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Tsvankin I.,Colorado School of Mines | Gaiser J.,Geokinetics | Grechka V.,Royal Dutch Shell | Van der Baan M.,University of Alberta | Thomsen L.,Delta Geophysics

Recent advances in parameter estimation and seismic processing have allowed incorporation of anisotropic models into a wide range of seismic methods. In particular, vertical and tilted transverse isotropy are currently treated as an integral part of velocity fields employed in prestack depth migration algorithms, especially those based on the wave equation. We briefly review the state of the art in modeling, processing, and inversion of seismic data for anisotropic media. Topics include optimal parameterization, body-wave modeling methods, P-wave velocity analysis and imaging, processing in the τ-p domain, anisotropy estimation from vertical-seismic-profiling (VSP) surveys, moveout inversion of wide-azimuth data, amplitude-variation-with-offset (AVO) analysis, processing and applications of shear and mode-converted waves, and fracture characterization. When outlining future trends in anisotropy studies, we emphasize that continued progress in data-acquisition technology is likely to spur transition from transverse isotropy to lower anisotropic symmetries (e.g., orthorhombic). Further development of inversion and processing methods for such realistic anisotropic models should facilitate effective application of anisotropy parameters in lithology discrimination, fracture detection, and time-lapse seismology. Source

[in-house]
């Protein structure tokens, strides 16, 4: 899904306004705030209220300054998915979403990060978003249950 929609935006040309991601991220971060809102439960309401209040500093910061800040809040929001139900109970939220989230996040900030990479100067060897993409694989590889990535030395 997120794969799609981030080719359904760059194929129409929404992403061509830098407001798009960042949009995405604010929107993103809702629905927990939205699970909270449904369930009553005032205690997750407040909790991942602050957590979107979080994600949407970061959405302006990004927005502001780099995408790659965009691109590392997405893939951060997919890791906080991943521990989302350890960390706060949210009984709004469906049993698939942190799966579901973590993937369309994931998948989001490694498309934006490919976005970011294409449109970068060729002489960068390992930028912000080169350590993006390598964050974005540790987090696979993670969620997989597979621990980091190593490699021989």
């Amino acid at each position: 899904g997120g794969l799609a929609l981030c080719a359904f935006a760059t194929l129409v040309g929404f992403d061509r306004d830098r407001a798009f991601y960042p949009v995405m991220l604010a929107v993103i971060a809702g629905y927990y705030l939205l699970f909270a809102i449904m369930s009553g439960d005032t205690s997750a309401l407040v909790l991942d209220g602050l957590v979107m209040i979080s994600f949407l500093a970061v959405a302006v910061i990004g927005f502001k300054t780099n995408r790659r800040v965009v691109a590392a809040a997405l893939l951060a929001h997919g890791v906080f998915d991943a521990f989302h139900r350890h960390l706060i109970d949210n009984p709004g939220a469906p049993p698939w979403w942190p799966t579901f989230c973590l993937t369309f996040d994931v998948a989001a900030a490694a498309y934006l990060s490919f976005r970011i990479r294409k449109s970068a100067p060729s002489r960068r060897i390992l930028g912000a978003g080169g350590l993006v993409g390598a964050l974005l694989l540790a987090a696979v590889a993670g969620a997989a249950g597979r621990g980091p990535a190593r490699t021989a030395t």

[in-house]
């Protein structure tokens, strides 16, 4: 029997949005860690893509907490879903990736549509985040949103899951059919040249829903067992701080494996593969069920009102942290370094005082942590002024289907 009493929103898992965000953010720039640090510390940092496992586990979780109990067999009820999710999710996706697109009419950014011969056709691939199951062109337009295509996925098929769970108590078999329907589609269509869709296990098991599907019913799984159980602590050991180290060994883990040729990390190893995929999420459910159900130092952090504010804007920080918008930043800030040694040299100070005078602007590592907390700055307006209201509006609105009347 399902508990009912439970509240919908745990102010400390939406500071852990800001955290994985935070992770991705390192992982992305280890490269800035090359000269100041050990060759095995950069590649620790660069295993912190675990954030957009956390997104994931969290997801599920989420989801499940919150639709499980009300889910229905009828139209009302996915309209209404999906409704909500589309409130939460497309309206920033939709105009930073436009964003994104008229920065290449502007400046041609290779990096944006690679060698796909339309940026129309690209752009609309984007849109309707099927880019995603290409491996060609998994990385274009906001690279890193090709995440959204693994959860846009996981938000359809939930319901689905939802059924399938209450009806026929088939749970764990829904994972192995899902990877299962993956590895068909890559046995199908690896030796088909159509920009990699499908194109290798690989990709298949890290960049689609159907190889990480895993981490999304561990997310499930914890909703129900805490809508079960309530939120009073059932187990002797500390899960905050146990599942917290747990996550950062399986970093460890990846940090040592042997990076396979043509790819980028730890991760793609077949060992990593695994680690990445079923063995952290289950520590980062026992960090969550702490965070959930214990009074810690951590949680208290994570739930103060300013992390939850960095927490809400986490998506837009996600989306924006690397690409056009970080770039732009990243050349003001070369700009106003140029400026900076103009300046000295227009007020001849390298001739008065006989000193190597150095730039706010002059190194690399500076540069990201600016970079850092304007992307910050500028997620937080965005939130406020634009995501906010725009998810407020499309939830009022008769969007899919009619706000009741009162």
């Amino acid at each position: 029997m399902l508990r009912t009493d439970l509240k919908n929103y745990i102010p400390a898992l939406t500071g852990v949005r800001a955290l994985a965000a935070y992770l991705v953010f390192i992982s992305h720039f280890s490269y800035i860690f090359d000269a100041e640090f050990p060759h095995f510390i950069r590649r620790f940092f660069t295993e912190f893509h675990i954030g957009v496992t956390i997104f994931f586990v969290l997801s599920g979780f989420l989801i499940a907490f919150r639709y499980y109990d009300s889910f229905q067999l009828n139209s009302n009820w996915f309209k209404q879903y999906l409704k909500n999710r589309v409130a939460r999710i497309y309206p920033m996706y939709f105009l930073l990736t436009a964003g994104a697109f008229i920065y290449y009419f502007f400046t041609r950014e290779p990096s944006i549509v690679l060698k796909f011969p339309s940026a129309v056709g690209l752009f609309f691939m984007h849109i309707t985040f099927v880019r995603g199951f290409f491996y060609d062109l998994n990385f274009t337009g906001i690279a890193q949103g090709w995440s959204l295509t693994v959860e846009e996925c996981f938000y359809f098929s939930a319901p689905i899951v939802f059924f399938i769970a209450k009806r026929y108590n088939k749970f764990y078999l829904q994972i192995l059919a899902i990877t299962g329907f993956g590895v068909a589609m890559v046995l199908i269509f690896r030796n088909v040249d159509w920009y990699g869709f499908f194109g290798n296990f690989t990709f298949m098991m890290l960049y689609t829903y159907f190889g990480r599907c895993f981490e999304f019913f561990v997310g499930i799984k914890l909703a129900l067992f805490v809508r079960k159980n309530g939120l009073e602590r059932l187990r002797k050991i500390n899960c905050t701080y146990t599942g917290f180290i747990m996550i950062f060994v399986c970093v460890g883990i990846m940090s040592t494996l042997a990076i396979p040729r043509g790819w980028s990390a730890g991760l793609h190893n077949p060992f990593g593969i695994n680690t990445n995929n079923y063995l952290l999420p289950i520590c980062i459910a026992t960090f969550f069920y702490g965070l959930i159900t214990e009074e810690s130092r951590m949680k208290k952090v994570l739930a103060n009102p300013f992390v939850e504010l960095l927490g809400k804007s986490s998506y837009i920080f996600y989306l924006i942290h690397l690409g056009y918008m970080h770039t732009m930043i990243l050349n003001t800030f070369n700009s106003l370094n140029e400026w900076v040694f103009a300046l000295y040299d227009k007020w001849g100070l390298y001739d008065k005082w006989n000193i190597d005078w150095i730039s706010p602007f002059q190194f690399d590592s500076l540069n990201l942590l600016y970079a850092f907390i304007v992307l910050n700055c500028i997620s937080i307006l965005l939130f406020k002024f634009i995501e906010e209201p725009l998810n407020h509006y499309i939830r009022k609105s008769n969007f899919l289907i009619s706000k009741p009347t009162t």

Vigner A.K.,PGS | Deighton M.,PGS | Swift C.,Geokinetics
72nd European Association of Geoscientists and Engineers Conference and Exhibition 2010: A New Spring for Geoscience. Incorporating SPE EUROPEC 2010

Seismic absorption along the propagation path of a seismic wave has a considerable impact on amplitude and phase of recorded signal wavelets. It has been demonstrated that the knowledge of the absorption parameter (known as Q) is highly desirable when extracting lithological information. In this paper, we discuss the estimation of Q using different spectral ratio methodologies. We show that the choice of the reference wavelet is determinant in the accurate estimation of Q. Finally it is demonstrated that Q estimation takes great advantage from the broader bandwidth provided by dual-sensor (pressure and velocity) acquisition system compared to the conventional (pressure only) system © 2010, European Association of Geoscientists and Engineers. Source

Permian coal beds at 2400-2900 m depth in Cooper Basin, Australia have normal-incident reflection coefficient values as large as ±0.6. If internal multiples are included in synthetic seismograms, excellent correlations exist between the synthetic seismogram and seismic, even when more than 50 coal beds are present. However, neither the synthetic seismogram nor the seismic tie the well-log lithologic boundaries because the incident wavefield that strikes a lithologic boundary and returns to the surface contains a signal wavelet followed by high-amplitude noise, which are interbed multiple reflections. Because the spectra of the signal and noise coda at a given two-way time normally do not overlap, time-varying Gaussian filters applied to the near-offset stack enhance the signal and suppress the noise coda. After filtering, the apparent time delay of reflections introduced by the coal beds is removed with variable time shifts (time compression), based on the estimated time-varying signal wavelets. The two-step process of low-pass filtering and compression yields seismic events that successfully tie the lithologic boundaries in the borehole, although with limited resolution. Our preliminary tests on a seismic line indicate that the horizon event associated with the base of a 500-m-thick coal sequence is more coherently imaged with our processing than with conventional processing. © 2014 Society of Exploration Geophysicists and American Association of Petroleum Geologists. All rights reserved. Source